This blog's for ME

Almost 25 years old, asking my parents if I can sleep in their bed with them. I had thought I was going to be the 25th Prime Minister of Canada. Things had changed. 10 years later, I was still a scared little boy. The time had come to slap myself awake. One Saturday morning, November 19th, 2009, I declared to the world I would be riding my 10 year-old motorcycle from Vancouver, BC Canada to Rio de Janeiro, Brasil, and back.

The official departure was August 28th, 2010. A group of well-wishers saw me off at 8:03 am.

I arrived in Rio de Janeiro around 6 pm March 1st, 2011.



My return to Vancouver came on July 5th, 2011 about 2:00 pm.

Drug & alcohol abuse, ADD, social anxiety, health, chronic pain, night terrors.

So many concerns. But I am far more interested in this question: Do I have the capacity to make this trip despite all my shortcomings?

My mission: To inspire myself to face my fears, enlighten myself on how all living things can peacefully co-exist, enjoy every moment, and see the world as plentiful and generous.

Go ahead. Call me crazy. Call me anything you like.

I'm out to save my world.



I LOVE YOU ALL



Questions, comments, concerns, threats? Contact me: jason.chapman99@gmail.com


The Journey Of My Dreams

Pat was always a woman who knew what she wanted. It was certainly the case when she met Robert, and had decided within an hour she would be his wife. After raising two kids, growing a successful family business, and building their dream home in Beaumont, Alberta, Pat and Robert were looking forward to slowing down a bit and doing some travelling. Never the type to 'rough it' too much, the group touring option seemed to be a good fit for them: everything was taken care of and there was nothing much to worry about.

Shortly after joining a tour, Robert was quickly known as the group's quipster. He had a knack for pulling people out of their routines, and a gift for easy camaraderie. Their confidence in travelling ended up growing through several trips, not the least of which was Morocco. Consisting of a population that is 99% Muslim, Morocco was a far step culturally from small town Alberta. Despite this, Robert, while in his early 50's, was his usual light-hearted self before their departure. "You know what's funny?" he would say. "Pat will have to cover everything but her eyes, but I'll be able to prance around in my speedos!" There were chuckles all around.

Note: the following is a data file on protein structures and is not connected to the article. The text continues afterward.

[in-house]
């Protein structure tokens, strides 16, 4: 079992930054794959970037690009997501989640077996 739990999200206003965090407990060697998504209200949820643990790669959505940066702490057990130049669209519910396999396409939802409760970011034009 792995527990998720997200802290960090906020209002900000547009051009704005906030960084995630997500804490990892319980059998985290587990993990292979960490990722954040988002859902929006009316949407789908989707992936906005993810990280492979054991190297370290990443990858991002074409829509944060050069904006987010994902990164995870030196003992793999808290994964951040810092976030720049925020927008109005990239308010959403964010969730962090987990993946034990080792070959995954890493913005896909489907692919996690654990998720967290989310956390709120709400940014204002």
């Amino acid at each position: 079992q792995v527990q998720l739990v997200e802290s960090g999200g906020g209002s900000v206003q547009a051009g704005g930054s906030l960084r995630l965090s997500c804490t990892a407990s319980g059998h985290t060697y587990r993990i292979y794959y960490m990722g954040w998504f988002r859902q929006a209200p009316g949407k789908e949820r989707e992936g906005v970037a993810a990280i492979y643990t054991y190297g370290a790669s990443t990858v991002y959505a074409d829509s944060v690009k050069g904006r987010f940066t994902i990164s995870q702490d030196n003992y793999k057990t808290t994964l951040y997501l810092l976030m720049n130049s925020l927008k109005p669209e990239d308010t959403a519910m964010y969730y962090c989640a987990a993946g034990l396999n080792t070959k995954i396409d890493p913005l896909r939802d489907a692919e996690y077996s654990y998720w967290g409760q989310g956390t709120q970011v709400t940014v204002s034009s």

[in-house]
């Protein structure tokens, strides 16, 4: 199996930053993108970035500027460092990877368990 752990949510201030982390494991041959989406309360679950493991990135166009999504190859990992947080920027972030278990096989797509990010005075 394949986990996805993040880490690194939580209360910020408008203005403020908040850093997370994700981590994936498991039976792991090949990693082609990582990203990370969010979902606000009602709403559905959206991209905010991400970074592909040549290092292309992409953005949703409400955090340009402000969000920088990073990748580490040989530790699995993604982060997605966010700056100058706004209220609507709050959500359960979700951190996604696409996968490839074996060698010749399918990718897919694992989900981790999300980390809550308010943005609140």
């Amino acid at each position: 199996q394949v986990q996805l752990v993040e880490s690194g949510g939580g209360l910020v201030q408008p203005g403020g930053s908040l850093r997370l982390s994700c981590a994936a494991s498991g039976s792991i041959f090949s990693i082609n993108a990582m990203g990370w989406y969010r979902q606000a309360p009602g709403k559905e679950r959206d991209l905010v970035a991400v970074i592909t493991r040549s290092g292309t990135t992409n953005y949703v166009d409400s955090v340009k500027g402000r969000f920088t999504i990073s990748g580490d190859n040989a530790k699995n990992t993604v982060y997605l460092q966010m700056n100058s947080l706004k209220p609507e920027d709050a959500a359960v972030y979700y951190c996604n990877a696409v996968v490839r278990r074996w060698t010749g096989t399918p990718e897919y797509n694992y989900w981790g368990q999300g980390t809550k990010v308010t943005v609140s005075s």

Again, the success of their trip buoyed them to take on another adventure, and that would be Africa. Planning had begun, and arrangements were being made. Neither of them had ever let anything get in the way of their dreams before, but fate dealt them a deck of cards they were ill equipped to play. Robert was diagnosed with prostate cancer. He would die in less than a year.

The illness was devastating for Pat, but when the clouds lifted, she began to talk about making that trip to Africa after all. I had known the family for 5 years through her daughter Lisa, and had become a bit of a surrogate son of sorts. In a casual conversation on the phone one evening, Lisa had mentioned to me that her mom was thinking about bringing someone along with her, but she couldn't decide who. Being the ever-aware opportunist, I exclaimed "I'll go", a little more than half-joking. To my shock, Lisa said "Hmmm...... that's a good idea. She might just go for that." Within 6 months, I was on a plane from Edmonton, Alberta to Nairobi, Kenya with a battery of vaccine shots, 3 weeks off of work, and a mind full of possibility.

After my initial judgements wore off, I was able to bond with the group we joined, despite an over 50 year difference between myself and the eldest participant. Several of the group's members somehow knew that this trip would be the last, great exotic trip of their lives. It ended up being quite difficult for one elderly lady, who was confined to a wheelchair for most of the outings. In her mind though, these difficulties paled in comparison to the wonderment she saw around her: Africa.

Wildlife as vast and numerous as ants in an anthill, teeming over the plains, and crossing over rivers in mass migrations. Maasai Mara tribesmen opening up their huts to us, built entirely from the dung of their cows, of which they rely entirely on for survival. Five-star resorts with buffets that would shame a king. Dangerous checkstops in the middle of nowhere, our driver vehemently denying the young man with a semi-automatic rifle a toll for our passing. Abject poverty, and breathtaking reality. The sights and sounds from this experience are burned in my memory banks forever.

Somehow despite the obvious differences, the landscape often reminded me of my farm in Stettler. The sweeping plains, and short, sun-browned grasses, with a lone tree in the distance. The train of elephants on the horizon, or the pride of lions in the shade of the bushes, would snap me back to the reality of my surroundings.

Archaeologists have known for years that the human race originated in this region; I shouldn't have been so surprised that somehow it felt like home. Perhaps we were able to bring Robert's spirit back to where it all began, and maybe, just maybe, he was glad to be home too.

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